“Manticare? What’s that?” I asked ignorantly.

“It is ‘the beating in’ of ingredients like cheese and egg or with risotto and is always done off of the heat.”

“Does that make a difference?”

“Yes, manticare prevents coagulation and burning.” Then, very quickly, the chef nodded and the sous chef tossed the pasta into a large cool pan with the cheese and freshly cracked pepper and first stirred then tossed the pasta until it looked like a cream sauce. It was amazing.

Since then, I’ve found that slowing down and letting the sauce meld with no heat not only keeps the sauce from drying out and clumping but also marries the delicate flavors with the pasta much better.

Carbonara is probably one of the best examples of how “manticare” can work into making a melting cheese blend into egg yolk to form an amazing sauce of magnificent taste without coagulation. You will need to make sure the pasta is hot and also may need to add a few spoonfuls of hot pasta water if the sauce is too dry. This will be the result if there is not enough fat or because of the age of the Pecorino. No salt is needed unless the guanciale you are using has less sodium in the cure.

TIP: Will the real Pecorino Romano please stand up!

This is the most famous Pecorino in Italy and usually just called ‘Romano’ here in the States. Because of the great expense of doing business in and around Rome, there are only about four producers of this great cheese left. (I was able to get some Fulvi cheese for the Carbonara recipe.) The taste is intense, salty and peppery with that tang that all sheep’s milk cheeses have. Surprisingly, the biggest fans of Pecorino Romano are the Southern Italians, who love it with potatoes, peppers, olives, anchovies, artichokes and wild greens like chicories. Most imported “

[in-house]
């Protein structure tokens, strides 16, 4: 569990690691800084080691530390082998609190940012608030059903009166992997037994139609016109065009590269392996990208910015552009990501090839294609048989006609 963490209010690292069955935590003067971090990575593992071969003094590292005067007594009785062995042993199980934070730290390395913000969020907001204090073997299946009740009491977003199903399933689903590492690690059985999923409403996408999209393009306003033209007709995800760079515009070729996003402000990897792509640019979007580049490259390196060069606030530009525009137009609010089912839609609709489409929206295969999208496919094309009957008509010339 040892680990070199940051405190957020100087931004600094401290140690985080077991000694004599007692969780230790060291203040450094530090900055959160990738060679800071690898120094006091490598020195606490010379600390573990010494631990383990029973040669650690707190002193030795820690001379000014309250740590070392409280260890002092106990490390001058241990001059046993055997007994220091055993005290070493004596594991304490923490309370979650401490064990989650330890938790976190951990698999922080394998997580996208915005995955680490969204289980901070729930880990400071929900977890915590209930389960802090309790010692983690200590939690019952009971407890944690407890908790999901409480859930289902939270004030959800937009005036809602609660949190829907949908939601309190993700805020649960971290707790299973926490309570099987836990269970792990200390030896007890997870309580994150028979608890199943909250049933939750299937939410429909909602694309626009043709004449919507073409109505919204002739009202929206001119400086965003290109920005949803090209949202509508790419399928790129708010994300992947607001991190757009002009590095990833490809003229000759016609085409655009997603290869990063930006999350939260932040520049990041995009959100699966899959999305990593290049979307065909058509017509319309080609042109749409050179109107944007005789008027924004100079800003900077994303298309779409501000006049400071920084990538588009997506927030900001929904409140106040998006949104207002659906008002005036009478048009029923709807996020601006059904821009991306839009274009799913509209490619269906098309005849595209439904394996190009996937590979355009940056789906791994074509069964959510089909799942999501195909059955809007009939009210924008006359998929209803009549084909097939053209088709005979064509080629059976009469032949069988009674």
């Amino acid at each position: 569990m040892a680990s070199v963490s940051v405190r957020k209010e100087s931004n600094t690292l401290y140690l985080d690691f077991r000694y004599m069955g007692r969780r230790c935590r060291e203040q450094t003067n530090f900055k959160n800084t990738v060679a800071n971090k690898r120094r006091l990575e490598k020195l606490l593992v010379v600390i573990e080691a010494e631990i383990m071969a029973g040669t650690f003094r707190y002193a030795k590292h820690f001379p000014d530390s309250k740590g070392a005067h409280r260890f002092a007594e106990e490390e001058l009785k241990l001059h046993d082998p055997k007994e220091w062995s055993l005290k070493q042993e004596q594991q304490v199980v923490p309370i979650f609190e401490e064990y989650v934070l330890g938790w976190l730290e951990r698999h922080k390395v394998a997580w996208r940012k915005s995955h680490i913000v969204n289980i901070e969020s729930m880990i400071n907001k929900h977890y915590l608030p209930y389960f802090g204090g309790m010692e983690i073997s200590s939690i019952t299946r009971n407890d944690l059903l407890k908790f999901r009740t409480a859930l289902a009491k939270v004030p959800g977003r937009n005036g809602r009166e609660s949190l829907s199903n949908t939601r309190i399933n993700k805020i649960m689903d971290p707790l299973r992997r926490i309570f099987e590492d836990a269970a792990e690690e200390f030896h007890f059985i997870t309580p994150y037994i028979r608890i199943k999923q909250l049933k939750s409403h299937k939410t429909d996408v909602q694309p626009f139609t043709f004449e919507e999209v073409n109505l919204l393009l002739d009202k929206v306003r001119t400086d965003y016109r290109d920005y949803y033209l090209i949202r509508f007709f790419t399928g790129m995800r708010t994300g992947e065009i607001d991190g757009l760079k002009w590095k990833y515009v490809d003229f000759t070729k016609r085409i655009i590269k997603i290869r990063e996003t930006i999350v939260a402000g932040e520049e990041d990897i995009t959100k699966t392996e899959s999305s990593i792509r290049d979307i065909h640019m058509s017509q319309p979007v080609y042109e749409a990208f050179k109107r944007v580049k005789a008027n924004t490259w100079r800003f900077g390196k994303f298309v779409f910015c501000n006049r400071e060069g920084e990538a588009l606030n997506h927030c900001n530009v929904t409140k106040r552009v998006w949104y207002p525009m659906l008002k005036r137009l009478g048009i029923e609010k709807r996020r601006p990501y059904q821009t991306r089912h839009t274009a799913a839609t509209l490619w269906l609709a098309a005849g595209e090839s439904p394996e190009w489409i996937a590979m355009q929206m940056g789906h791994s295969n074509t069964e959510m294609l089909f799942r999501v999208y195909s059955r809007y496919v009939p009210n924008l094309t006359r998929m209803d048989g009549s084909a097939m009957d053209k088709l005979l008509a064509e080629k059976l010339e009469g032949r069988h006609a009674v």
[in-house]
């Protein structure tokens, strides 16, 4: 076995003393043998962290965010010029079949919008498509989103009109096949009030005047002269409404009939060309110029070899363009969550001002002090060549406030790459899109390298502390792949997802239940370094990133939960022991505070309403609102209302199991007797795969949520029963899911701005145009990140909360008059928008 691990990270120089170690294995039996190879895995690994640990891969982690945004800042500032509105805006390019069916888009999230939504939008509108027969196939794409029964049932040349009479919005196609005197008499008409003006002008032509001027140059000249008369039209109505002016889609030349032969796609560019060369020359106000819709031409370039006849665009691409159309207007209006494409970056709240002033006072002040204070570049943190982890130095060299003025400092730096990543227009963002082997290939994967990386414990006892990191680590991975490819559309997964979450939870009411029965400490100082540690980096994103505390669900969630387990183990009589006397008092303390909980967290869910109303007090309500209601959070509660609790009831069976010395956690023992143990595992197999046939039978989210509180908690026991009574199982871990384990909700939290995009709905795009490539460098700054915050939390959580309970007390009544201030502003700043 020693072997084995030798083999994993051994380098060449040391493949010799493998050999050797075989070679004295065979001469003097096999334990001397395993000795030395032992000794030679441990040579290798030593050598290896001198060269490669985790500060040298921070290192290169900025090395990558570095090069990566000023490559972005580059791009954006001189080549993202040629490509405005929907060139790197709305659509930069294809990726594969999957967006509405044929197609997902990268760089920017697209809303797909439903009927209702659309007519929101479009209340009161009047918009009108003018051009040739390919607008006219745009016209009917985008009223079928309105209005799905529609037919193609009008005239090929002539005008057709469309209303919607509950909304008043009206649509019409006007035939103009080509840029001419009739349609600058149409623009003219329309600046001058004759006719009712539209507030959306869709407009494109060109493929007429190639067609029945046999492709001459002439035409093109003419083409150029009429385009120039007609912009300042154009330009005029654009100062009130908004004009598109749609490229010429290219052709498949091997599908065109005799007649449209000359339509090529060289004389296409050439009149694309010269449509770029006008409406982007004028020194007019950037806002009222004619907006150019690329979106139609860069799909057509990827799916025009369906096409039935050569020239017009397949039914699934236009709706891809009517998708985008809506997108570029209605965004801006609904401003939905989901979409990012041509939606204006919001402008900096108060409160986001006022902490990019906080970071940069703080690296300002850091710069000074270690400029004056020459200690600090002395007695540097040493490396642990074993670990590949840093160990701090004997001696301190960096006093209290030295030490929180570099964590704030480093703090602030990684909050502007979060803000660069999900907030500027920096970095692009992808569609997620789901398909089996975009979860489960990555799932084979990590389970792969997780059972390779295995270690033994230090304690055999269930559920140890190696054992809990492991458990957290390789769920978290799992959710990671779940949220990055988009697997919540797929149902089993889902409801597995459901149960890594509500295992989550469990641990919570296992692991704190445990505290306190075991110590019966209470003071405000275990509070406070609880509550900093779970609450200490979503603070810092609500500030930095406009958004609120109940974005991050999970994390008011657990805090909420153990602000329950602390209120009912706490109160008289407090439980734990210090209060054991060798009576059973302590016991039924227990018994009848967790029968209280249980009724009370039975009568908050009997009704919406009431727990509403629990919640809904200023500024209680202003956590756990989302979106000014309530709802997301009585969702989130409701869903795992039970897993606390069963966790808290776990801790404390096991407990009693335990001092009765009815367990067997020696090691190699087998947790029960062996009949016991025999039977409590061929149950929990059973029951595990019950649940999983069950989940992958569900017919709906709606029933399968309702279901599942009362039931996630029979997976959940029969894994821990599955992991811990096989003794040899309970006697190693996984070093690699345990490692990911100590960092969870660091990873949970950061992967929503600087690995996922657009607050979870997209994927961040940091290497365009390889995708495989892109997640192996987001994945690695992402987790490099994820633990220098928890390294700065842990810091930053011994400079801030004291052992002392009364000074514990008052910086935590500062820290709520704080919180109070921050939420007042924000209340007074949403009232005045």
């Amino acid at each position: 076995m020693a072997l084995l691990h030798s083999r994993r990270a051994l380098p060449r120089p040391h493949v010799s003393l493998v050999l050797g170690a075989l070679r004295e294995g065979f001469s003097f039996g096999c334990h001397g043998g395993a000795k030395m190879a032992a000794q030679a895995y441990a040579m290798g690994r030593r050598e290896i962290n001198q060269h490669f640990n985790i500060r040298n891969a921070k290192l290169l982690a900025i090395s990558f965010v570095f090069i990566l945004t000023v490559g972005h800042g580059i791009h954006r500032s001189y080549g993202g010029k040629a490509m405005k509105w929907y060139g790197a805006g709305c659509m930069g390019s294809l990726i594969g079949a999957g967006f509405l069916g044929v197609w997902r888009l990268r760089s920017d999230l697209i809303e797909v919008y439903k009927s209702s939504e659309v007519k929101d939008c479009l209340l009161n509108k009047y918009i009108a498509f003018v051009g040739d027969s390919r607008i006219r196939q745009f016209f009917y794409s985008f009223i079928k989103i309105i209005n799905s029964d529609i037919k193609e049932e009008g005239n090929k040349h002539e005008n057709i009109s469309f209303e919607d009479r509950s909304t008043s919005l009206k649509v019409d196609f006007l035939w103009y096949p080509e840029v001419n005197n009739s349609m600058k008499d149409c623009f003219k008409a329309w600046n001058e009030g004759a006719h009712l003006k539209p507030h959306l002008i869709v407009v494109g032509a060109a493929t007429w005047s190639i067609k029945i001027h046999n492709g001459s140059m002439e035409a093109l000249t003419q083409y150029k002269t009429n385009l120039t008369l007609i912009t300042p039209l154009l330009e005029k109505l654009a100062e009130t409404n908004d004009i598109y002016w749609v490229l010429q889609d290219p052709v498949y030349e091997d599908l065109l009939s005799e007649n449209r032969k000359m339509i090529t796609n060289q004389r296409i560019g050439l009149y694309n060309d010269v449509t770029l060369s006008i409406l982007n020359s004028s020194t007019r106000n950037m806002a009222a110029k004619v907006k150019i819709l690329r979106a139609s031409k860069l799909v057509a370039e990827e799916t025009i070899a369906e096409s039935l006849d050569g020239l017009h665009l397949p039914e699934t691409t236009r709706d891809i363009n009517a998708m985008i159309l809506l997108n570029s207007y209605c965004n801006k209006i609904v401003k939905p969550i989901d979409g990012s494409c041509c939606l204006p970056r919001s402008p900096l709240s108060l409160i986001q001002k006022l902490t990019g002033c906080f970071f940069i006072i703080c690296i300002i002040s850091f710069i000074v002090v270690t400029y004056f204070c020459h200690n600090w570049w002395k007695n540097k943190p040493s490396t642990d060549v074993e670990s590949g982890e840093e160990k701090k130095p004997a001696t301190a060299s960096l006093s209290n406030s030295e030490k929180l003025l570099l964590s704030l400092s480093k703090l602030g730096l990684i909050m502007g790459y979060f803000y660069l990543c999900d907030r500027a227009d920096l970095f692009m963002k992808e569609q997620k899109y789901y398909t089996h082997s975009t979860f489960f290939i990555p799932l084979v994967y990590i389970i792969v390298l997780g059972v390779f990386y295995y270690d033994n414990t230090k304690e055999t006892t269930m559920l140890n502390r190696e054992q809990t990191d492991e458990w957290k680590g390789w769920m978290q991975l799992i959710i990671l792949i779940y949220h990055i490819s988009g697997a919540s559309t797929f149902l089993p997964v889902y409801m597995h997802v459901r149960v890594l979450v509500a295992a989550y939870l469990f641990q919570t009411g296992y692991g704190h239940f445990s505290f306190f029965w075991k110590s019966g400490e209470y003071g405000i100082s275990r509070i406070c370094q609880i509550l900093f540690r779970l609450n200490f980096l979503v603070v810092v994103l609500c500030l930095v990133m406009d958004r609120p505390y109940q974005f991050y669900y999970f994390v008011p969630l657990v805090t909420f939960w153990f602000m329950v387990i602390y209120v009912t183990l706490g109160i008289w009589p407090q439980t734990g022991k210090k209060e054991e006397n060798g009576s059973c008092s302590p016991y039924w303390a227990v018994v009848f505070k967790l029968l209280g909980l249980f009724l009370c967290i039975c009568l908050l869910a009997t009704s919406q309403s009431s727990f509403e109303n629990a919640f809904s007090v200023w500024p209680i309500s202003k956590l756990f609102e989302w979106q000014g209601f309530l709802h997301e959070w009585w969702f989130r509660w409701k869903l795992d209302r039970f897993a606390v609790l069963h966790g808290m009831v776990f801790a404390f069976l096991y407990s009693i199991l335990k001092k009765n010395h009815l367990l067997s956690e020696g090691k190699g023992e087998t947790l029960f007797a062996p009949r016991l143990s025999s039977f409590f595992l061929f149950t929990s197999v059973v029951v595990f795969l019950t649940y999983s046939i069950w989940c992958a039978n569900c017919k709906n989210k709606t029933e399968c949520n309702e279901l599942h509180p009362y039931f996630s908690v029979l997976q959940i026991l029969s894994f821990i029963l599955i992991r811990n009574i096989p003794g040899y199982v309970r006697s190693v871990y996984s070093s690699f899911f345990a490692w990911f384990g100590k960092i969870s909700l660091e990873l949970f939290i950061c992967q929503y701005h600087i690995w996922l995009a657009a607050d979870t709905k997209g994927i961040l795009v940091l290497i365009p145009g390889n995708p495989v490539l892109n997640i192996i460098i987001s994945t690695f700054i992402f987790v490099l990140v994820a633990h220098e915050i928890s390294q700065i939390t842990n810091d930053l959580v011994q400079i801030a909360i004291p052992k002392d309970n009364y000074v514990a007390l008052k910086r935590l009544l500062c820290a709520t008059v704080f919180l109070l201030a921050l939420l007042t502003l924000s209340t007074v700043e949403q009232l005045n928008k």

Romano” now is made in Sardinia, (Pecorino Sardo). Why? Because they have more sheep!

For real Pecorino Romano, keep a close eye on the label.

Bucatini Carbonara

One package, or one hand full of bucatini (this should be about 13 to 15 ounces of dry pasta)
Five ounces of guanciale (cured pork jowl) or four slices of thick-cut bacon.
One tablespoon extra-virgin olive oil
Five egg yolks, beaten
Four ounces grated Pecorino-Romano cheese
Coarsely ground pepper
Hot pasta water as needed

Cook the bucatini in a large pot of water with 2 tablespoons of sea salt. This should take 11 to
13 minutes.

While the pasta has been in the boiling water 6 minutes, cut the guanciale into small lardon, (small, oblong chunks) and place in a pan on medium high heat with the extra virgin olive oil. Stir often.

Drain pasta and put into a colander reserving some pasta water.

When the guanciale is browned, crack 4 turns of black pepper in the pan then take the pan off the heat, add the bucatini and stir in the Pecorino slowly, then immediately add the egg. Continue stirring adding small amounts of pasta water (or not) to form a thick sauce.

This dish can be best dressed with sliced raddichio or endive as a nice crunchy, bitter foil to the creaminess.

Serve immediately.

John Gutekanst  owns Avalanche Pizza in Athens, Ohio and has a pizza blog called Pizza Goon. He is an award-winning pizzaiolo, baker, teacher, speaker and author.